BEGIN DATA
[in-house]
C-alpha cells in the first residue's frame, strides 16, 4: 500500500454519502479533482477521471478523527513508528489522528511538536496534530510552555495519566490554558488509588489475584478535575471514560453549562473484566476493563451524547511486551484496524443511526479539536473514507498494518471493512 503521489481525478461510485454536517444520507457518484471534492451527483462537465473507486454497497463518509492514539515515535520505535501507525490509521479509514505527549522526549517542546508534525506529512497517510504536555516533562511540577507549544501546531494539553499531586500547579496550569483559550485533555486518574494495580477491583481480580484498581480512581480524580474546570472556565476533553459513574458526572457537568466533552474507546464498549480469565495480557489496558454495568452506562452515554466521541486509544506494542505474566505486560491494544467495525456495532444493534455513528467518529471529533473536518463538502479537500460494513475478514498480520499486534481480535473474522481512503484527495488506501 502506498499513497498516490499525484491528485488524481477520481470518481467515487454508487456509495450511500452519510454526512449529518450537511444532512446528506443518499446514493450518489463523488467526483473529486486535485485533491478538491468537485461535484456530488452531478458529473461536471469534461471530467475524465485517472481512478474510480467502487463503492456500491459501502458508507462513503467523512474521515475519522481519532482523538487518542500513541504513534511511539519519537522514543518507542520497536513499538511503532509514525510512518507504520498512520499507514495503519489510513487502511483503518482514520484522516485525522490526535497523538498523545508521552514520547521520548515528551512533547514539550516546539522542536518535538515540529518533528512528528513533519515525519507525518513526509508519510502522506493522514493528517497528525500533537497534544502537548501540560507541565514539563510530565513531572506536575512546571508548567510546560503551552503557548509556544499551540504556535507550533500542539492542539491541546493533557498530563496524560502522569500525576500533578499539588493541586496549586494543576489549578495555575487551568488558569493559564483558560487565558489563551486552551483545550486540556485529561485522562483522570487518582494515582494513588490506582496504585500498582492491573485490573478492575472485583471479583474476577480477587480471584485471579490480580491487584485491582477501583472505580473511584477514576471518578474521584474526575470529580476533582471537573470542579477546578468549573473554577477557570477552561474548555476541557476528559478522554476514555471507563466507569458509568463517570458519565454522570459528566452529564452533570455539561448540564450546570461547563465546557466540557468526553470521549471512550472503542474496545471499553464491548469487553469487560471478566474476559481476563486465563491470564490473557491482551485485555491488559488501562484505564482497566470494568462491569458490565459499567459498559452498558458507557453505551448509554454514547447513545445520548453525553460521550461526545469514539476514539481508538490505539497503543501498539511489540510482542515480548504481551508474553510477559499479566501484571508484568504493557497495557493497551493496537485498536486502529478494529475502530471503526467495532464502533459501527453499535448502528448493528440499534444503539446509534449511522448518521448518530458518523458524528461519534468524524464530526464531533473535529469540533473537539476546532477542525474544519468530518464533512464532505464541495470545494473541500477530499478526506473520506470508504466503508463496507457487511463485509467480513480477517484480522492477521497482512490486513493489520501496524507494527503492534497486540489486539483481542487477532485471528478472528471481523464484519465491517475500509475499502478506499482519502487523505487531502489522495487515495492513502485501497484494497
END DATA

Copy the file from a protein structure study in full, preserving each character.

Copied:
[in-house]
C-alpha cells in the first residue's frame, strides 16, 4: 500500500454519502479533482477521471478523527513508528489522528511538536496534530510552555495519566490554558488509588489475584478535575471514560453549562473484566476493563451524547511486551484496524443511526479539536473514507498494518471493512 503521489481525478461510485454536517444520507457518484471534492451527483462537465473507486454497497463518509492514539515515535520505535501507525490509521479509514505527549522526549517542546508534525506529512497517510504536555516533562511540577507549544501546531494539553499531586500547579496550569483559550485533555486518574494495580477491583481480580484498581480512581480524580474546570472556565476533553459513574458526572457537568466533552474507546464498549480469565495480557489496558454495568452506562452515554466521541486509544506494542505474566505486560491494544467495525456495532444493534455513528467518529471529533473536518463538502479537500460494513475478514498480520499486534481480535473474522481512503484527495488506501 502506498499513497498516490499525484491528485488524481477520481470518481467515487454508487456509495450511500452519510454526512449529518450537511444532512446528506443518499446514493450518489463523488467526483473529486486535485485533491478538491468537485461535484456530488452531478458529473461536471469534461471530467475524465485517472481512478474510480467502487463503492456500491459501502458508507462513503467523512474521515475519522481519532482523538487518542500513541504513534511511539519519537522514543518507542520497536513499538511503532509514525510512518507504520498512520499507514495503519489510513487502511483503518482514520484522516485525522490526535497523538498523545508521552514520547521520548515528551512533547514539550516546539522542536518535538515540529518533528512528528513533519515525519507525518513526509508519510502522506493522514493528517497528525500533537497534544502537548501540560507541565514539563510530565513531572506536575512546571508548567510546560503551552503557548509556544499551540504556535507550533500542539492542539491541546493533557498530563496524560502522569500525576500533578499539588493541586496549586494543576489549578495555575487551568488558569493559564483558560487565558489563551486552551483545550486540556485529561485522562483522570487518582494515582494513588490506582496504585500498582492491573485490573478492575472485583471479583474476577480477587480471584485471579490480580491487584485491582477501583472505580473511584477514576471518578474521584474526575470529580476533582471537573470542579477546578468549573473554577477557570477552561474548555476541557476528559478522554476514555471507563466507569458509568463517570458519565454522570459528566452529564452533570455539561448540564450546570461547563465546557466540557468526553470521549471512550472503542474496545471499553464491548469487553469487560471478566474476559481476563486465563491470564490473557491482551485485555491488559488501562484505564482497566470494568462491569458490565459499567459498559452498558458507557453505551448509554454514547447513545445520548453525553460521550461526545469514539476514539481508538490505539497503543501498539511489540510482542515480548504481551508474553510477559499479566501484571508484568504493557497495557493497551493496537485498536486502529478494529475502530471503526467495532464502533459501527453499535448502528448493528440499534444503539446509534449511522448518521448518530458518523458524528461519534468524524464530526464531533473535529469540533473537539476546532477542525474544519468530518464533512464532505464541495470545494473541500477530499478526506473520506470508504466503508463496507457487511463485509467480513480477517484480522492477521497482512490486513493489520501496524507494527503492534497486540489486539483481542487477532485471528478472528471481523464484519465491517475500509475499502478506499482519502487523505487531502489522495487515495492513502485501497484494497